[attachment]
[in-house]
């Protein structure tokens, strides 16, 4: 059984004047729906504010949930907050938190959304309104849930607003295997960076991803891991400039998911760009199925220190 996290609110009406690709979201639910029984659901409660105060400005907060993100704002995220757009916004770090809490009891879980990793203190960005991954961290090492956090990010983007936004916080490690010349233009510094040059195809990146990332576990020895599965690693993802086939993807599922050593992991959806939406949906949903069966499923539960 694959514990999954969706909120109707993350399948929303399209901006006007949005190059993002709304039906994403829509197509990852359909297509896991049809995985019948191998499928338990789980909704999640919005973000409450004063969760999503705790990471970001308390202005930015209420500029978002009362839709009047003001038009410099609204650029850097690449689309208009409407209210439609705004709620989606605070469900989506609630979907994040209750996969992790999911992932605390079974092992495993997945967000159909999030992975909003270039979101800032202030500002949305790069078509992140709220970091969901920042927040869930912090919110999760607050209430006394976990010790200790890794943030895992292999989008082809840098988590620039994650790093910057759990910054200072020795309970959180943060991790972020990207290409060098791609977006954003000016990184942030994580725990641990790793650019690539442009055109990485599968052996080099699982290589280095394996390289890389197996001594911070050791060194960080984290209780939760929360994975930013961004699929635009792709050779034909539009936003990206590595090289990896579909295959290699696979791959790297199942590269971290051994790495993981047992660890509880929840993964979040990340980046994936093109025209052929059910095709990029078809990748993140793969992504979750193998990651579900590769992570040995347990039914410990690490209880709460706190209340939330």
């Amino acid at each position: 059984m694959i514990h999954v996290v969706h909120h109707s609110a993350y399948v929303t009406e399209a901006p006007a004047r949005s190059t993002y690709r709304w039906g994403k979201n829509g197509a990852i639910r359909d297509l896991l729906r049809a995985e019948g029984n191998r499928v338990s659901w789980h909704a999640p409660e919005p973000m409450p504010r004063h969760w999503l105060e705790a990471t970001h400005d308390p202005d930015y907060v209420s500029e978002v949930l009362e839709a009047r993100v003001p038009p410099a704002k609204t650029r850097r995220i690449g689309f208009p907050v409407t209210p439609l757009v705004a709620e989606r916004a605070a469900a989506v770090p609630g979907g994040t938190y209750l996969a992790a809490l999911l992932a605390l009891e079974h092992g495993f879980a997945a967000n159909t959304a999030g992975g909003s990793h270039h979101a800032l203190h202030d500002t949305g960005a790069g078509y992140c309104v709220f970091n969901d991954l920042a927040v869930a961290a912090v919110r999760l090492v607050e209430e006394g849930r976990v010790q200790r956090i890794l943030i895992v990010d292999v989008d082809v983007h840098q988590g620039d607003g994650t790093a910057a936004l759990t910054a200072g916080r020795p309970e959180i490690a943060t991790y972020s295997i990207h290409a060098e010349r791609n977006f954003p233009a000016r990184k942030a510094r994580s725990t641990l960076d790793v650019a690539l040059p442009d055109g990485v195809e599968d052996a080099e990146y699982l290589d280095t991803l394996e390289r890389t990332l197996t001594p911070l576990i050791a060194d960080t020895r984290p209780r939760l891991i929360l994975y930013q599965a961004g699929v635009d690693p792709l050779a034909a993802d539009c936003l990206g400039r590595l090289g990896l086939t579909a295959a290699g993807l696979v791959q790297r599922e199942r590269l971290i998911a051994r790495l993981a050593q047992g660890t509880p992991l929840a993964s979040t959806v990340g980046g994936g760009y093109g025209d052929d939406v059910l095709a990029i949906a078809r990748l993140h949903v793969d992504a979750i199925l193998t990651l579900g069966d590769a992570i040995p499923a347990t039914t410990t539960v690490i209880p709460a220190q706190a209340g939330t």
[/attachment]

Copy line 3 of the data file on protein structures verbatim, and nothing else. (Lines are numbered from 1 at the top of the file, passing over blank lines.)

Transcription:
């Amino acid at each position: 059984m694959i514990h999954v996290v969706h909120h109707s609110a993350y399948v929303t009406e399209a901006p006007a004047r949005s190059t993002y690709r709304w039906g994403k979201n829509g197509a990852i639910r359909d297509l896991l729906r049809a995985e019948g029984n191998r499928v338990s659901w789980h909704a999640p409660e919005p973000m409450p504010r004063h969760w999503l105060e705790a990471t970001h400005d308390p202005d930015y907060v209420s500029e978002v949930l009362e839709a009047r993100v003001p038009p410099a704002k609204t650029r850097r995220i690449g689309f208009p907050v409407t209210p439609l757009v705004a709620e989606r916004a605070a469900a989506v770090p609630g979907g994040t938190y209750l996969a992790a809490l999911l992932a605390l009891e079974h092992g495993f879980a997945a967000n159909t959304a999030g992975g909003s990793h270039h979101a800032l203190h202030d500002t949305g960005a790069g078509y992140c309104v709220f970091n969901d991954l920042a927040v869930a961290a912090v919110r999760l090492v607050e209430e006394g849930r976990v010790q200790r956090i890794l943030i895992v990010d292999v989008d082809v983007h840098q988590g620039d607003g994650t790093a910057a936004l759990t910054a200072g916080r020795p309970e959180i490690a943060t991790y972020s295997i990207h290409a060098e010349r791609n977006f954003p233009a000016r990184k942030a510094r994580s725990t641990l960076d790793v650019a690539l040059p442009d055109g990485v195809e599968d052996a080099e990146y699982l290589d280095t991803l394996e390289r890389t990332l197996t001594p911070l576990i050791a060194d960080t020895r984290p209780r939760l891991i929360l994975y930013q599965a961004g699929v635009d690693p792709l050779a034909a993802d539009c936003l990206g400039r590595l090289g990896l086939t579909a295959a290699g993807l696979v791959q790297r599922e199942r590269l971290i998911a051994r790495l993981a050593q047992g660890t509880p992991l929840a993964s979040t959806v990340g980046g994936g760009y093109g025209d052929d939406v059910l095709a990029i949906a078809r990748l993140h949903v793969d992504a979750i199925l193998t990651l579900g069966d590769a992570i040995p499923a347990t039914t410990t539960v690490i209880p709460a220190q706190a209340g939330t």